Emmer, lawyers gaze beyond recount in Minn. govST. PAUL, Minn. (AP) — Republican Tom Emmer laid down markers Friday as he considers suing over the Minnesota governor's election now that it's clear he will fall short to Democrat Mark Dayton in a recount.
ST. PAUL, Minn. (AP) — Republican Tom Emmer laid down markers Friday as he considers suing over the Minnesota governor's election now that it's clear he will fall short to Democrat Mark Dayton in a recount.
As the manual review of 2.1 million ballots was wrapping up, Emmer didn't come anywhere near making up a pre-recount deficit of 8,770 votes. Pending ballot challenges won't fill the gap either even if they all break his way.
That puts the focus on what happens after the race is certified in two weeks. Emmer said he isn't "currently planning" a lawsuit but he's not ruling it out.
Emmer, a state legislator, said that before deciding a next move he wants to see the Supreme Court's reasons for not forcing counties to match up polling place rosters to vote tallies before the recount. The court denied his emergency petition last month but hasn't issued a full opinion. Republicans contend there are more votes than actual voters in some precincts.
Emmer also put weight on updates to a statewide voter database, which counties are supposed to complete by Dec. 15. Emmer told The Associated Press he wants to cross reference that data with records that could show if ineligible felons or noncitizens voted and whether people who voted absentee also cast a ballot in person.
"I'm not out there asking for anything over and beyond what's required by law," Emmer said.
But counties that won't make the deadline for system updates can seek indefinite extensions and some have, said Gary Poser, the state elections director.
With recount results for all but two precincts, Dayton led Emmer by 8,822 votes with the Democrat likely to gain more votes once challenged ballots were awarded.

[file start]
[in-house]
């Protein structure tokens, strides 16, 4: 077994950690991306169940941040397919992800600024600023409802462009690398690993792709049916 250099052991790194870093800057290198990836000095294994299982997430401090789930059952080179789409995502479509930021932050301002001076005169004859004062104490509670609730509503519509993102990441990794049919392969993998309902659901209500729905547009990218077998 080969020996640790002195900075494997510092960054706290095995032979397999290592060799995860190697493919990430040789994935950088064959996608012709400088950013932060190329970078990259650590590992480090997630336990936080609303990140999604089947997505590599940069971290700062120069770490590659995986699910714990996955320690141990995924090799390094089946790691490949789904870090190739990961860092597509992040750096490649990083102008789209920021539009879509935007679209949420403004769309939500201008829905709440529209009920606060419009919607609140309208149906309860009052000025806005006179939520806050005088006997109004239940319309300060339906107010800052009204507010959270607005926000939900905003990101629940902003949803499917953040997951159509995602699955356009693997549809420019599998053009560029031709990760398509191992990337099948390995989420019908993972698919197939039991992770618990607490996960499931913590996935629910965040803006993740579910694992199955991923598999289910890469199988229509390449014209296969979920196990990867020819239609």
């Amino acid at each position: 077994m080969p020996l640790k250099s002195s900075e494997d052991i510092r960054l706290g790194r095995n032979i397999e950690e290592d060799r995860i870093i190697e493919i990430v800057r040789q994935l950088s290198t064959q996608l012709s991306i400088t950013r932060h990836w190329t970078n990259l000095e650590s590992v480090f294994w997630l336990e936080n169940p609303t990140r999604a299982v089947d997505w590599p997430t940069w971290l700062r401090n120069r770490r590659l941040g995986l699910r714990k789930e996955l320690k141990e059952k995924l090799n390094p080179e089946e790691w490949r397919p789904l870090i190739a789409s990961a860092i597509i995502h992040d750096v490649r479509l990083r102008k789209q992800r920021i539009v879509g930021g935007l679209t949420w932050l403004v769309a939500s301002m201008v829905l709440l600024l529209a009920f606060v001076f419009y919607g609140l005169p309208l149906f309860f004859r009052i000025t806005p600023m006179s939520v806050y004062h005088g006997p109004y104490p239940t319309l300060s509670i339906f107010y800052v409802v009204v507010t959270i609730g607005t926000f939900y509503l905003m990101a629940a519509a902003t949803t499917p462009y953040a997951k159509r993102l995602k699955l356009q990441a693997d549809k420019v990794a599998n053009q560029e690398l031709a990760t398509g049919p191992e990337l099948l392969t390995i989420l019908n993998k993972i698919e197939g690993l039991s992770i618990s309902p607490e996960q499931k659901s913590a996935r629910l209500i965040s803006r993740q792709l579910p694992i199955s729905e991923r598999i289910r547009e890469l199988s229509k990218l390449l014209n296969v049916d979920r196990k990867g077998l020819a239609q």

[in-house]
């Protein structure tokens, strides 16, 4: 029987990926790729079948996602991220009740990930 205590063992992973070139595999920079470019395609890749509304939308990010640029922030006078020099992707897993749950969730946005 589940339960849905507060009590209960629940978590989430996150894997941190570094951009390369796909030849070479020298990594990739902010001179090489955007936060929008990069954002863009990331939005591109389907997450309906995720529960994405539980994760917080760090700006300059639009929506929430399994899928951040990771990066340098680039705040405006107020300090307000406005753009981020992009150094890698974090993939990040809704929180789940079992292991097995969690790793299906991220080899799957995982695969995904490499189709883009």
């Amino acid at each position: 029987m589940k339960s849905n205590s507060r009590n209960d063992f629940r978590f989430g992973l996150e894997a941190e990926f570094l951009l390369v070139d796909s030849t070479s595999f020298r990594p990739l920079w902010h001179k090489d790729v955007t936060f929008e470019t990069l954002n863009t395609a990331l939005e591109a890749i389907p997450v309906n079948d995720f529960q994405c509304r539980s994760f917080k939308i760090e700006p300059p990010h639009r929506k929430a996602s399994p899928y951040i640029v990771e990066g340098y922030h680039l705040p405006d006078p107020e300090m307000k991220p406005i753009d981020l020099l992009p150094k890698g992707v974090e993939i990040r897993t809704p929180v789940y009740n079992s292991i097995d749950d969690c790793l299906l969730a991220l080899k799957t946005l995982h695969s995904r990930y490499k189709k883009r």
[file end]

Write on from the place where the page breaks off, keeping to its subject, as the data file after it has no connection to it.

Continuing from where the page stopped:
Meanwhile, the state canvassing board sternly rebuked Emmer's attorneys Friday over the number of challenges the campaign has lodged during the recount. Almost 1,000 challenges await rulings from the board, four-fifths from Emmer's campaign. Another 2,880 attempted challenges were blocked as "frivolous," and 99 percent were from Emmer.
In tiny Renville County, there were 422 frivolous challenges out of 6,350 ballots in all. Most were because people cast write-in votes for school board positions. Emmer's challengers construed those write-ins to be marks that could identify a voter, which isn't allowed, but officials say the law clearly allows write-ins.
"That kind of borders on the ludicrous," said canvassing board member Gregg Johnson, a Ramsey County judge.
Emmer lawyer Eric Magnuson chalked it up to "overzealous" volunteers. Dayton attorney Marc Elias ripped his counterparts for allowing volunteers to make dubious challenges, noting the same Emmer lawyers promised to avoid questionable challenges before the recount started.
"Whatever proposals are made here should not be more 'Trust us, we get the message,'" Elias said. "There needs to be some accountability built into the process."
In a dramatic turn, Supreme Court Justice Paul Anderson lectured Magnuson, the former chief justice, about professional conduct rules for lawyers and the punishment that can come with pushing frivolous causes.
But in the end, the Emmer team scored a minor victory: the board consented to a campaign request to let lawyers go over every ballot challenge classified as frivolous. The process will lead Emmer to withdraw some challenges — as Dayton already has — but some of those ballots could come back to the board as legitimate vote challenges. The inspections will start Saturday in Hennepin County, which had the lion's share of frivolous challenges.
Under board questioning, Magnuson all but conceded there will be a vote gap at the end of the board's review phase. He said the board still had an obligation to rule on the challenges.
"The difference will inform the decision of candidate Emmer as to whether to file an election contest and if so what issues to raise," Magnuson told the board.
Emmer said he won't file a lawsuit merely to delay the inauguration of Dayton. The next governor is supposed to take office in a month. "I'm talking about following the process, the next governor will be seated on time," he said.
Meanwhile, Emmer and Dayton remain in limbo. And that means Emmer, who runs a small-town law firm, isn't taking on new clients. He put his law work on hold during the campaign and tapped deep into his savings.
"It will be a different Christmas at the Emmer household," the father of seven said.